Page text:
No, but I think we can kill it in the next couple of years if we keep trying. Blame it on the Napa Valley. Back in the early years (how early I don't know because I came on the Napa Valley scene in 1969) the Napa Valley Wineries - I think there were four - came upon this idea of enticing customers to their doors by giving free samples of their product, much like Costco does today. The wineries thrived and more people got into the game and thrived. That induced the 'get rich quick' while becoming a 'rock star' mentality to enter the wine business. Free wine tasting in the beautiful Napa Valley became a burden. First, the wineries tried to slow the visitors down by making them take a tour of the facilities. You got to see such things as, "This is our wine press (wow, that's cool, it looks a lot like my destemmer/crusher; these guys must know something I don't know)." After the tour, you received a free tightly controlled tasting of about four wines - five or six if you knew how to say 'gewürztraminer.' Over the years, people outwore their welcome by tasting but not buying. "Hey, I know where we can get $hitfaced for free. Wanna drive up to the Napa Valley?"
Fast forward, Napa Valley wineries started charging for tasting - and charging a lot. Personally, I am not against charging for tasting from a consumer standpoint. I like to go to tasting rooms around the country, check out the products, get ideas and come home. I am not really interested in buying much of the wine, most of which is way overpriced. So, my wife and I pay one tasting fee, taste the wine, say 'thank you,' and leave. Since we have paid for the sample, I do not feel obligated to buy any $hittty overpriced California wine. (We don't do wine touring in Washington because it is plain boring and the tasting rooms are just too uppity.)
Recently, my neighboring wineries have started complaining about the lack of wine tourists and at the same time they have started charging for tasting. Hummm? How did I start this blog? Didn't the Napa Valley wineries start giving free samples to entice tourists to their tasting rooms and didn't they start charging because they had too many?
American public education is a sham (I am an ex school administrator, so I know firsthand.) Obviously, they don't teach the law of supply and demand in public schools. Here is a recap for all of you under 50. If demand for your product is down, you don't raise the price of that product. If on the other hand, like the Napa Valley, demand exceeds supply, you can charge whatever.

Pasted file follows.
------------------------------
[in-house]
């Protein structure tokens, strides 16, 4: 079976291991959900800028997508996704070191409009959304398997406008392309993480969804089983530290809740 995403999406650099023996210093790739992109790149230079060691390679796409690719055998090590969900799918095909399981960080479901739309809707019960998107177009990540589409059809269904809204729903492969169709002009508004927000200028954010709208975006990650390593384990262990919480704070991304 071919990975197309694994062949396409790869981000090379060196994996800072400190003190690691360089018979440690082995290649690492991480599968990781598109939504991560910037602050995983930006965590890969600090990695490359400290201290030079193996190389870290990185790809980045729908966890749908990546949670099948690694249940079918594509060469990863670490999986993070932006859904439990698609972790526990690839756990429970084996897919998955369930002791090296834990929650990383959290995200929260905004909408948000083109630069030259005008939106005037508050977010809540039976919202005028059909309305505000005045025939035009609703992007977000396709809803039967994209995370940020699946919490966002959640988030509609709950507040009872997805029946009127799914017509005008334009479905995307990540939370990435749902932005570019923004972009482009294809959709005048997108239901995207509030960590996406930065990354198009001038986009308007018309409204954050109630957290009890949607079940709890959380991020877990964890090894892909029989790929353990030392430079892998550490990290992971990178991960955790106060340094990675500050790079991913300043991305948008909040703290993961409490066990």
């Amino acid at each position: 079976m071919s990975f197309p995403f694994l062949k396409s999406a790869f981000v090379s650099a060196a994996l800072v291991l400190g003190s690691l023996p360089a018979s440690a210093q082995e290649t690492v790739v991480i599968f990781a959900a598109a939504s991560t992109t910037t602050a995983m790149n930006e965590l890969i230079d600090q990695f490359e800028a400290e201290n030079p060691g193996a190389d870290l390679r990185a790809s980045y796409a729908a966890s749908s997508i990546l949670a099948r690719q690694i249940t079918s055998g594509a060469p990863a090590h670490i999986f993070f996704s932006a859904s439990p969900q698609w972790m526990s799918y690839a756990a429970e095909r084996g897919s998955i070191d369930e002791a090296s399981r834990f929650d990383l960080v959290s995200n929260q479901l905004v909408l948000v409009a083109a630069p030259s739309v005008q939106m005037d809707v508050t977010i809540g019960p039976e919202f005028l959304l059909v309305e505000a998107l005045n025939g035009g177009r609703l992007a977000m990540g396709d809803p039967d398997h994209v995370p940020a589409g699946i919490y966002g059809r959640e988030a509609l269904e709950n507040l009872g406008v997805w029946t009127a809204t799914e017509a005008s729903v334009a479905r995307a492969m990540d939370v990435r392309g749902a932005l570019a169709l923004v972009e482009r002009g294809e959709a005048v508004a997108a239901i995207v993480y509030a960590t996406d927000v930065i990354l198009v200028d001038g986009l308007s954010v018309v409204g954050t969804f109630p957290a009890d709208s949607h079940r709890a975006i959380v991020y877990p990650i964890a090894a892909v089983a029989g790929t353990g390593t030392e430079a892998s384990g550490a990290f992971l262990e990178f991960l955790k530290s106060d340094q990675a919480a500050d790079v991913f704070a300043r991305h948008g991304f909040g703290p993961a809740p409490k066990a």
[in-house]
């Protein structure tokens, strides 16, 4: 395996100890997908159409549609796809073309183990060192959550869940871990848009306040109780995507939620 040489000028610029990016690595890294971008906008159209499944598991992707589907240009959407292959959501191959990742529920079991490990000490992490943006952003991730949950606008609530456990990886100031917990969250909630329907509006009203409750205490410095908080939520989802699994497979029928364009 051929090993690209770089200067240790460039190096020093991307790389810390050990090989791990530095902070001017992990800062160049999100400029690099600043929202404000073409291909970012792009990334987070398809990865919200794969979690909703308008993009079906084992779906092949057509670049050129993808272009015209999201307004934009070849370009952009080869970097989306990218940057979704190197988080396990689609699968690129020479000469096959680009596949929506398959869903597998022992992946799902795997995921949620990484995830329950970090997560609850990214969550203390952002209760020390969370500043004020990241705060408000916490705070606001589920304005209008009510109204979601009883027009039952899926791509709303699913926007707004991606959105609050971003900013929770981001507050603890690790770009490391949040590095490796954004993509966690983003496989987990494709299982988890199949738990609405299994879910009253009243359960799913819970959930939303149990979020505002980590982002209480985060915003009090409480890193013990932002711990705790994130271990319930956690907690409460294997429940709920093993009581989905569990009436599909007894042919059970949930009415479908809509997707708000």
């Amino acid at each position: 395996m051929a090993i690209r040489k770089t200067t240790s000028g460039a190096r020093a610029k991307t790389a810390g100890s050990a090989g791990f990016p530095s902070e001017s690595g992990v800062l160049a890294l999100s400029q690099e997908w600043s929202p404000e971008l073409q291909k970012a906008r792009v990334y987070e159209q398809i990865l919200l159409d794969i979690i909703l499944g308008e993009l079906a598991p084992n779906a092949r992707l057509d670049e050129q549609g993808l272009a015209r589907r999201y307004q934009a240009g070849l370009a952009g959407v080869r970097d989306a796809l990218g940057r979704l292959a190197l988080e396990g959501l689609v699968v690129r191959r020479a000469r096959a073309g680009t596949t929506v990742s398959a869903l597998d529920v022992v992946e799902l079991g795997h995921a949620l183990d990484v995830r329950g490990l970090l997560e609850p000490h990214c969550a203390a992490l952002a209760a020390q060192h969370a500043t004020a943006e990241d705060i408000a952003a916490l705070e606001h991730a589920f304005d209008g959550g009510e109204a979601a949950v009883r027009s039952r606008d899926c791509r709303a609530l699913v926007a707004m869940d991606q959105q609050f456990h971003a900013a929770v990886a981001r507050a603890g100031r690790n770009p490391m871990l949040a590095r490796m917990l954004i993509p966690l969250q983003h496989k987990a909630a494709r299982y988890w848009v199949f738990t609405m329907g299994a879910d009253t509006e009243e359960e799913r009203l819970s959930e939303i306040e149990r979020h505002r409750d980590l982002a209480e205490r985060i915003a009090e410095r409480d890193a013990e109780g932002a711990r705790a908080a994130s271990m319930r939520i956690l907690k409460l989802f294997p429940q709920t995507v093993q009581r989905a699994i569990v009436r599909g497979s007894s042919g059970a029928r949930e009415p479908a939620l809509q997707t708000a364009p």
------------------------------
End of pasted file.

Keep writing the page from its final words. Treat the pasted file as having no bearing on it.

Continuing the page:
One neighboring winery just implemented a non-refundable tasting fee. Twelve people came to our tasting room after happily parting with $60 - and not buying any wine. The next group was very unhappy and didn't taste wine at aforementioned winery. They asked the person behind the counter, "If we buy ten or eleven bottles, will you refund the tasting fee?" the answer was absolutely, "No. The tasting fee is non-refundable." These are lost customers who will never go back (nor will we send our customers to any winery that treats people this way). They told us the whole sordid story. Of course, the guilty winery is not aware of this PR debacle because we aren't' about to tell them. "Why?" You ask. It goes back to public education. They don't teach about Napoleon any more. HUH? FYI, Napoleon (some French guy) had a bad habit of shooting the messenger when the messenger brought bad news. So this winery is happy in the fact that it a.) lost customers permanently and b.) made $60 on tasting fees - and no one will tell them any different.
So tasting fees are killing wine tourism. What is $50 to $100 to taste wine all day at strip malls, park and drink wine villages, and warehouses? Well, I can go skiing at White pass all day for $35 (weekdays over age 64) and have a lot more fun. In fact, with the new expansion into Hogback Basin it is incredible! Okay, I spent $5 for a microbrew at the mid-mountain lodge with a beautiful view of Mt. Rainier out the window. I could have had wine, but they only had Kiona and Portteus.
So, the second way to kill wine tourism is to turn it into a business. Everybody and their dog has a tasting room from downtown Seattle to Bumфuck, Nowhere. Wine tasting used to be fun (it still is in California) but it has lost its meaning in Washington. "Let's go visit wineries this weekend." "Oh yeah, big whoop. Why don't we do South 6th street in Seattle. It's free and we might get mugged or something exciting like that. It's a warehouse district just like Woodinville, you know."
Let's look at the modern tasting room. First, it must look like someone's living room with a fireplace, sofas, a coffee table, and some overstuffed chairs. At the back of the 'living room' is a bar with a snooty young to middle-aged woman who says things like "It costs $10 to taste." And "This is a nice big red wine." Why do all wineries move their living rooms into their tasting rooms? No, it doesn't make me feel at home. It makes me feel like I am in your home - UNIVITED!
So, with a combination of charging for tasting and boring tasting rooms, I think we can get rid of this nonsense called wine tourism. Who needed it anyway? The Napa Valley 50 years ago? That is so ancient history.
When will Costco start charging for samples? You try to answer that with an American education.
Disclaimer: Bonair Winery offers free sampling of four wines from a list of seven of the regular releases. They charge $5 to taste four of the seven reserve wines. For $5, you get a larger tasting glass and the fee is refundable with purchase of a reserve wine.